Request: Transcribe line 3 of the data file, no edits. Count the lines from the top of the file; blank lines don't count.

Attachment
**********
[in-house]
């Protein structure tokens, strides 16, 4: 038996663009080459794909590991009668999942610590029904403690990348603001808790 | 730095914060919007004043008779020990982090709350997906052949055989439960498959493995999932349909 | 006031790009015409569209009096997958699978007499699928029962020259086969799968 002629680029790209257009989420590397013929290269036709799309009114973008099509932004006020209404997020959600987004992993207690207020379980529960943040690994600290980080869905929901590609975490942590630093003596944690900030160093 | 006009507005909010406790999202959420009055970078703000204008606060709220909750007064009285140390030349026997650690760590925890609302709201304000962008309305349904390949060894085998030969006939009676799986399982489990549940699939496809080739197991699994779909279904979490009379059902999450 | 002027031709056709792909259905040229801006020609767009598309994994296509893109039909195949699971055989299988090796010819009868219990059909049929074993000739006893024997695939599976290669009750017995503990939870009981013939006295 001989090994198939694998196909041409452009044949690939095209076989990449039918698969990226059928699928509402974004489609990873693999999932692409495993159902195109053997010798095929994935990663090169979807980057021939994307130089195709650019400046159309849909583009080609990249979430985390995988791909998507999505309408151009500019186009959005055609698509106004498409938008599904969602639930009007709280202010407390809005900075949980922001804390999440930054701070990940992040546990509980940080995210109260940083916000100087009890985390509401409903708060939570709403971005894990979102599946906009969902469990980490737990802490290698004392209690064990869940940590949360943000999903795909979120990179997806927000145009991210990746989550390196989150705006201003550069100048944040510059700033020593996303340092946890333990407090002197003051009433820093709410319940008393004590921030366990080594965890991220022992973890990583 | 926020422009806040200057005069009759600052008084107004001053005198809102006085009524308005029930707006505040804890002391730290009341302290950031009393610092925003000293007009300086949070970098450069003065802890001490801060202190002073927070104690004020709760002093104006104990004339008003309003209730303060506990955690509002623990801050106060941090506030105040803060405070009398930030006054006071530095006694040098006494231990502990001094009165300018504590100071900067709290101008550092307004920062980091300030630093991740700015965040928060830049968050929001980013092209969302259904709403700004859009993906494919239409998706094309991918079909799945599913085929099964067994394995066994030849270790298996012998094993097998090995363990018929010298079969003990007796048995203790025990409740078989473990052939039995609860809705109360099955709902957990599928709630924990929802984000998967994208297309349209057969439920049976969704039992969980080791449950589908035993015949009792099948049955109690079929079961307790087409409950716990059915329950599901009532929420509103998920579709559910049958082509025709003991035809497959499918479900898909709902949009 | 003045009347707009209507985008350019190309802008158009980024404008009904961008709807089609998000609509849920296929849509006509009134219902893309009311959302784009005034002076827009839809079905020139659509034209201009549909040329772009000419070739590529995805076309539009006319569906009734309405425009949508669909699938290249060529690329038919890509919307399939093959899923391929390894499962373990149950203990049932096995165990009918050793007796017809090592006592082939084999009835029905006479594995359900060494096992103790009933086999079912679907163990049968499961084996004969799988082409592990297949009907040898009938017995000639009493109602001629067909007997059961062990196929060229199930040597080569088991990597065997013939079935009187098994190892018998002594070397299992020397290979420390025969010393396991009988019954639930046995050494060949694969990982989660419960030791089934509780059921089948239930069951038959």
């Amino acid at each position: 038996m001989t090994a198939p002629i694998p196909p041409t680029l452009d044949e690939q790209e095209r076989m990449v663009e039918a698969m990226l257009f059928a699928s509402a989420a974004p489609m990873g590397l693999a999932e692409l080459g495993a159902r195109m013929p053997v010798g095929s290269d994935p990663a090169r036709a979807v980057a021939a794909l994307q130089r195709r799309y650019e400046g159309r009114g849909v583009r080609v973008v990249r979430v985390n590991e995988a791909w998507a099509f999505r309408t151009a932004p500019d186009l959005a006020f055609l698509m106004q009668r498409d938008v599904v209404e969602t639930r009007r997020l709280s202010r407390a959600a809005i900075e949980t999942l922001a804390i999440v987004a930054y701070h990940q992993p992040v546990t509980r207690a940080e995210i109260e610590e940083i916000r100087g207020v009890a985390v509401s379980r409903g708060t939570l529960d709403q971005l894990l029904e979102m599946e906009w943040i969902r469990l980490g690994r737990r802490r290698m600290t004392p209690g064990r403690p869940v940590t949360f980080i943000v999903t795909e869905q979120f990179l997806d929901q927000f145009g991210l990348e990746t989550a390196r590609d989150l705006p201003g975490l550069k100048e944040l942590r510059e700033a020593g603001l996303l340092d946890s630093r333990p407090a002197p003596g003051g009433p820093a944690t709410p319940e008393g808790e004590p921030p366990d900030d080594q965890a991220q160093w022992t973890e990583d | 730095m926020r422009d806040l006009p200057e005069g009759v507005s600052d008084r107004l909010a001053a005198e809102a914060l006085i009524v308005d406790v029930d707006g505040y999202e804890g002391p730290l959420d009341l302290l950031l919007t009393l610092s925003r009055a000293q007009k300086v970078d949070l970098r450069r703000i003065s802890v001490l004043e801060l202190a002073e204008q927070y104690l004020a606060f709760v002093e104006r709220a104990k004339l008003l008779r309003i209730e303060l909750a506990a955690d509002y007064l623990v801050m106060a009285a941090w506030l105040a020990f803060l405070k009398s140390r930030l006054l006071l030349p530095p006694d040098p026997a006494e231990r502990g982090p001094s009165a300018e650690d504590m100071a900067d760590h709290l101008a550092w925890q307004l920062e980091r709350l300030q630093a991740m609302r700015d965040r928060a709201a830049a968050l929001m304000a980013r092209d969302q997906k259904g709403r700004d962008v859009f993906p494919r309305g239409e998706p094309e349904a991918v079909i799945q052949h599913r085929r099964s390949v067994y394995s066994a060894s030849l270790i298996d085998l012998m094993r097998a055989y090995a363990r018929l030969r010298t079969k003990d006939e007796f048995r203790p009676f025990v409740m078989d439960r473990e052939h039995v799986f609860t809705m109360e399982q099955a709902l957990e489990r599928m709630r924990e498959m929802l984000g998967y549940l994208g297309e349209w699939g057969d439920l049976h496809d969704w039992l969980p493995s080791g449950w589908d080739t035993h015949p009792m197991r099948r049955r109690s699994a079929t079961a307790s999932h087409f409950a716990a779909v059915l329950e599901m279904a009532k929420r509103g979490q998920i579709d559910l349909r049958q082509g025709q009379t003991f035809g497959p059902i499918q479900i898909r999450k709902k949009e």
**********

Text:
């Amino acid at each position: 038996m001989t090994a198939p002629i694998p196909p041409t680029l452009d044949e690939q790209e095209r076989m990449v663009e039918a698969m990226l257009f059928a699928s509402a989420a974004p489609m990873g590397l693999a999932e692409l080459g495993a159902r195109m013929p053997v010798g095929s290269d994935p990663a090169r036709a979807v980057a021939a794909l994307q130089r195709r799309y650019e400046g159309r009114g849909v583009r080609v973008v990249r979430v985390n590991e995988a791909w998507a099509f999505r309408t151009a932004p500019d186009l959005a006020f055609l698509m106004q009668r498409d938008v599904v209404e969602t639930r009007r997020l709280s202010r407390a959600a809005i900075e949980t999942l922001a804390i999440v987004a930054y701070h990940q992993p992040v546990t509980r207690a940080e995210i109260e610590e940083i916000r100087g207020v009890a985390v509401s379980r409903g708060t939570l529960d709403q971005l894990l029904e979102m599946e906009w943040i969902r469990l980490g690994r737990r802490r290698m600290t004392p209690g064990r403690p869940v940590t949360f980080i943000v999903t795909e869905q979120f990179l997806d929901q927000f145009g991210l990348e990746t989550a390196r590609d989150l705006p201003g975490l550069k100048e944040l942590r510059e700033a020593g603001l996303l340092d946890s630093r333990p407090a002197p003596g003051g009433p820093a944690t709410p319940e008393g808790e004590p921030p366990d900030d080594q965890a991220q160093w022992t973890e990583d | 730095m926020r422009d806040l006009p200057e005069g009759v507005s600052d008084r107004l909010a001053a005198e809102a914060l006085i009524v308005d406790v029930d707006g505040y999202e804890g002391p730290l959420d009341l302290l950031l919007t009393l610092s925003r009055a000293q007009k300086v970078d949070l970098r450069r703000i003065s802890v001490l004043e801060l202190a002073e204008q927070y104690l004020a606060f709760v002093e104006r709220a104990k004339l008003l008779r309003i209730e303060l909750a506990a955690d509002y007064l623990v801050m106060a009285a941090w506030l105040a020990f803060l405070k009398s140390r930030l006054l006071l030349p530095p006694d040098p026997a006494e231990r502990g982090p001094s009165a300018e650690d504590m100071a900067d760590h709290l101008a550092w925890q307004l920062e980091r709350l300030q630093a991740m609302r700015d965040r928060a709201a830049a968050l929001m304000a980013r092209d969302q997906k259904g709403r700004d962008v859009f993906p494919r309305g239409e998706p094309e349904a991918v079909i799945q052949h599913r085929r099964s390949v067994y394995s066994a060894s030849l270790i298996d085998l012998m094993r097998a055989y090995a363990r018929l030969r010298t079969k003990d006939e007796f048995r203790p009676f025990v409740m078989d439960r473990e052939h039995v799986f609860t809705m109360e399982q099955a709902l957990e489990r599928m709630r924990e498959m929802l984000g998967y549940l994208g297309e349209w699939g057969d439920l049976h496809d969704w039992l969980p493995s080791g449950w589908d080739t035993h015949p009792m197991r099948r049955r109690s699994a079929t079961a307790s999932h087409f409950a716990a779909v059915l329950e599901m279904a009532k929420r509103g979490q998920i579709d559910l349909r049958q082509g025709q009379t003991f035809g497959p059902i499918q479900i898909r999450k709902k949009e």